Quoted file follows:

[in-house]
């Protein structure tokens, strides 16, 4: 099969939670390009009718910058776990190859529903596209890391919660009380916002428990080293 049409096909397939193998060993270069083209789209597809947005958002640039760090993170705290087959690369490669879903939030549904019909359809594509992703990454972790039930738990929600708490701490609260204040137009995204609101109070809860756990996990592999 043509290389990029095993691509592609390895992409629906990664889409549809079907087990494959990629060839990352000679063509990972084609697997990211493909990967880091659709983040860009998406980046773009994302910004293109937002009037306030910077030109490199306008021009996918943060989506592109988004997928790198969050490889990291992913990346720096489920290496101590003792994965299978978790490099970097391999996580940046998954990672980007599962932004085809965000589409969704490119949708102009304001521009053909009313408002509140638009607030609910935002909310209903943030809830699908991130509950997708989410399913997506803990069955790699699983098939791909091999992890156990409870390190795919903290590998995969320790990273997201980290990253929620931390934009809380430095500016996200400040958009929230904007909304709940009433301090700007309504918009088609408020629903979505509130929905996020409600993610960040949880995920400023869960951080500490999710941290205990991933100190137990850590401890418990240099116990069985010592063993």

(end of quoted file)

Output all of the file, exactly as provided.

[in-house]
């Protein structure tokens, strides 16, 4: 099969939670390009009718910058776990190859529903596209890391919660009380916002428990080293 049409096909397939193998060993270069083209789209597809947005958002640039760090993170705290087959690369490669879903939030549904019909359809594509992703990454972790039930738990929600708490701490609260204040137009995204609101109070809860756990996990592999 043509290389990029095993691509592609390895992409629906990664889409549809079907087990494959990629060839990352000679063509990972084609697997990211493909990967880091659709983040860009998406980046773009994302910004293109937002009037306030910077030109490199306008021009996918943060989506592109988004997928790198969050490889990291992913990346720096489920290496101590003792994965299978978790490099970097391999996580940046998954990672980007599962932004085809965000589409969704490119949708102009304001521009053909009313408002509140638009607030609910935002909310209903943030809830699908991130509950997708989410399913997506803990069955790699699983098939791909091999992890156990409870390190795919903290590998995969320790990273997201980290990253929620931390934009809380430095500016996200400040958009929230904007909304709940009433301090700007309504918009088609408020629903979505509130929905996020409600993610960040949880995920400023869960951080500490999710941290205990991933100190137990850590401890418990240099116990069985010592063993």